Super-sensitive Ebola test could curb disease spread

Beijing, Sep 10 (IANS) A new Ebola test which is not only easier to use but also 100 times more sensitive than a test currently in use could help curb the spread of the disease in western Africa, claims a study.

The current outbreak of Ebola affects countries in West Africa.

“In west Africa, resources are under pressure, so complicated, expensive tests are not very helpful,” said one of the study authors Xiyun Yan from the Chinese Academy of Sciences.

“Our new strip test is a simple, one-step test that is cheap and easy to use, and provides a visible signal, which means people do not need training to use it. We think it will be especially helpful in rural areas, where technical equipment and skills are not available,” Yan noted.

Currently there are two ways to test for the Ebola virus: using a method called polymerase chain reaction (PCR), which makes copies of the molecules for detection, and with antibody-capture enzyme-linked immunosorbent assay (ELISA), which gives a visual indication when a given molecule is in a sample.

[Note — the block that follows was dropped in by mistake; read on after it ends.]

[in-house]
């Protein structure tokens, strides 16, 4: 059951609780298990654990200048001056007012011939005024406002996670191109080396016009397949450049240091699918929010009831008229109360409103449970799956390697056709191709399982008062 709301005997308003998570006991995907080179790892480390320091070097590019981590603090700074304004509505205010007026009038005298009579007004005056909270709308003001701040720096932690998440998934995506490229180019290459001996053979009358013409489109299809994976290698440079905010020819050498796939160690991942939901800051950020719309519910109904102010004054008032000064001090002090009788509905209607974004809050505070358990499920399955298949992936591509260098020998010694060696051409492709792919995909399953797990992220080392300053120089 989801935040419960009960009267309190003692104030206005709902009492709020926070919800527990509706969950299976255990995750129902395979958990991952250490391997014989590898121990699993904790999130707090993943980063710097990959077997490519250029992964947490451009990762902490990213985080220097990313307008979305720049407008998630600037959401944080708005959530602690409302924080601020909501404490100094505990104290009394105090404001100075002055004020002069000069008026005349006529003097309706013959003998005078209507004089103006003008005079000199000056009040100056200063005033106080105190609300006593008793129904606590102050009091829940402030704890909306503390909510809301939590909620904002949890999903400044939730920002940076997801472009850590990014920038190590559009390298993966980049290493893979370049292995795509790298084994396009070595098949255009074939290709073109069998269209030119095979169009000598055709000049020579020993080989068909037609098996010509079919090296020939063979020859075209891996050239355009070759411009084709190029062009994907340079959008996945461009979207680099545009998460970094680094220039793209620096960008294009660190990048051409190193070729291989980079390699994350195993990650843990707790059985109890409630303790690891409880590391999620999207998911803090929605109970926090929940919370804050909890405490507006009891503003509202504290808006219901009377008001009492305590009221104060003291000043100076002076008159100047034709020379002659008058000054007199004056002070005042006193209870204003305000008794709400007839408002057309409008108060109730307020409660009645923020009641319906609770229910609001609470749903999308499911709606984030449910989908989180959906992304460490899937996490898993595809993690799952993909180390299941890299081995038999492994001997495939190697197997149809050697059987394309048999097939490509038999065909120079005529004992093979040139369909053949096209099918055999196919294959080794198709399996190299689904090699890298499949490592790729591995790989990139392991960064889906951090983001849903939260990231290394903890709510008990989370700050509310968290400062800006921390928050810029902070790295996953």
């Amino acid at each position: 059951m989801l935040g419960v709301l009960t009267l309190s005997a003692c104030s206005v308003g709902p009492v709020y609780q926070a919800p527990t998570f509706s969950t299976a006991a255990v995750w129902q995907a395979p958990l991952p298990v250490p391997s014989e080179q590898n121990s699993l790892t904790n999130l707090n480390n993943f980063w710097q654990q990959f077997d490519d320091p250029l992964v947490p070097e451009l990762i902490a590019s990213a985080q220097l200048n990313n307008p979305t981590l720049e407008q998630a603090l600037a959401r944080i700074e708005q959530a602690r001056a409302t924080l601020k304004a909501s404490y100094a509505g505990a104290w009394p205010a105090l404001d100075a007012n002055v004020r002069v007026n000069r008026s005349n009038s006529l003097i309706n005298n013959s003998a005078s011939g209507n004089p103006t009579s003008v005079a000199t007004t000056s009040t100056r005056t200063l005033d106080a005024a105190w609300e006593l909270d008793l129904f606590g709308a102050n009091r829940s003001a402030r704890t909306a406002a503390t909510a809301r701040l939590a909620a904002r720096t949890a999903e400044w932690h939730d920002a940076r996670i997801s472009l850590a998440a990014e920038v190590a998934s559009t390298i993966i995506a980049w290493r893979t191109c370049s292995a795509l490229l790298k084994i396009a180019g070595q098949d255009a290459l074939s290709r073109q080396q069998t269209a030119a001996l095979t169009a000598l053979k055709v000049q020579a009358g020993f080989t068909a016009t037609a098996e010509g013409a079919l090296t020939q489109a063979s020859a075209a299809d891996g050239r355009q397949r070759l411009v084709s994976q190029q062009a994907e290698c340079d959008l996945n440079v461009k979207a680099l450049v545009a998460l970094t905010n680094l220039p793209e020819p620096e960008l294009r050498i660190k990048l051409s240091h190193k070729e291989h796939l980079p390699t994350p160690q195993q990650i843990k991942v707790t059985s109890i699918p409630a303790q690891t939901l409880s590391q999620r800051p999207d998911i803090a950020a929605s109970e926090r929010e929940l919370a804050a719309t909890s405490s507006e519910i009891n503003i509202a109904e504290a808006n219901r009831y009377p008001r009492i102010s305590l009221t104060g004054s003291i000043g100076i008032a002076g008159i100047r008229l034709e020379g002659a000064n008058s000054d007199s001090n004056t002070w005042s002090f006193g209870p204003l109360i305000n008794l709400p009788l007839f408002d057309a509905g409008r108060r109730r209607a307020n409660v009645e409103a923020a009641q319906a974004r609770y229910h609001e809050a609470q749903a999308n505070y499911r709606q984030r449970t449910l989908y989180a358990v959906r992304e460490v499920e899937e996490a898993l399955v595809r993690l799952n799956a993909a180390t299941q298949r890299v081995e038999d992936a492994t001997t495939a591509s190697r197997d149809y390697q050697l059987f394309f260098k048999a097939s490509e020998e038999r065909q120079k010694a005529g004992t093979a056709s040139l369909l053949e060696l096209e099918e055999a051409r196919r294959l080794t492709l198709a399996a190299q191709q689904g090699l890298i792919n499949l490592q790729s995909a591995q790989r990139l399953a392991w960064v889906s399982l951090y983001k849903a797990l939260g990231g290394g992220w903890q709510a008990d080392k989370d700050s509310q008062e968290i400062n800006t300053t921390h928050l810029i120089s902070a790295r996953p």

PCR is very sensitive, but is expensive and complicated, requiring special skills and technical equipment.

The ELISA – or gold strip test – is cheaper but sensitivity is very low, which means it often gives the wrong results.

The new test, called the nanozyme test, uses magnetic nanoparticles, which work like enzymes to make the signal stronger, giving a clearer result you can see with the naked eye.

The Ebola virus causes an acute illness that is deadly in half of all cases, on average.

There is no vaccine for Ebola, so detecting the virus is key to controlling the outbreak: with an accurate diagnosis, patients can be isolated and treated properly, reducing the risk of spread.

The new technology could be applied to the detection of any biological molecules, making it useful to diagnose other infectious diseases, like flu, and potentially detect tumours and even contamination in wastewater, the study said.

The research was published in the journal Biosensors and Bioelectronics.

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